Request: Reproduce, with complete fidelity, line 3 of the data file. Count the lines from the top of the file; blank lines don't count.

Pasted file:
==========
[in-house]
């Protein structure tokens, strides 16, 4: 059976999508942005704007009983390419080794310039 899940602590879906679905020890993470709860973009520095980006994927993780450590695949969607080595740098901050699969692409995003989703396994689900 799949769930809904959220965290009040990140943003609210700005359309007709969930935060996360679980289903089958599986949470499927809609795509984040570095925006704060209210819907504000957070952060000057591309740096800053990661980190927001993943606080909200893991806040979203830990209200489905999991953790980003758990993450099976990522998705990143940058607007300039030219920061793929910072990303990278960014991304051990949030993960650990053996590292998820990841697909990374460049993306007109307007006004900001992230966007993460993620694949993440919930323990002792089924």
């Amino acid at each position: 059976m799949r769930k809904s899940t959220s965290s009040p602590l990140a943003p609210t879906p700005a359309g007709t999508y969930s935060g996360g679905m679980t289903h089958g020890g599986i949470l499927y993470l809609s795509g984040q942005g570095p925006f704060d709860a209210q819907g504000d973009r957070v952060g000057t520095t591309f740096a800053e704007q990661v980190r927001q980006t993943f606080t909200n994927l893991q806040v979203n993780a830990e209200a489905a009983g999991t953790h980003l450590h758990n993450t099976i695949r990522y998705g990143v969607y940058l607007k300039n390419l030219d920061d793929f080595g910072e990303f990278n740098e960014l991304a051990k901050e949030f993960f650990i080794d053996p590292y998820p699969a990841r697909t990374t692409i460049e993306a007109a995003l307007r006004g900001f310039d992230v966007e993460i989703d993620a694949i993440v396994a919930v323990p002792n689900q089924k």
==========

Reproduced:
């Amino acid at each position: 059976m799949r769930k809904s899940t959220s965290s009040p602590l990140a943003p609210t879906p700005a359309g007709t999508y969930s935060g996360g679905m679980t289903h089958g020890g599986i949470l499927y993470l809609s795509g984040q942005g570095p925006f704060d709860a209210q819907g504000d973009r957070v952060g000057t520095t591309f740096a800053e704007q990661v980190r927001q980006t993943f606080t909200n994927l893991q806040v979203n993780a830990e209200a489905a009983g999991t953790h980003l450590h758990n993450t099976i695949r990522y998705g990143v969607y940058l607007k300039n390419l030219d920061d793929f080595g910072e990303f990278n740098e960014l991304a051990k901050e949030f993960f650990i080794d053996p590292y998820p699969a990841r697909t990374t692409i460049e993306a007109a995003l307007r006004g900001f310039d992230v966007e993460i989703d993620a694949i993440v396994a919930v323990p002792n689900q089924k």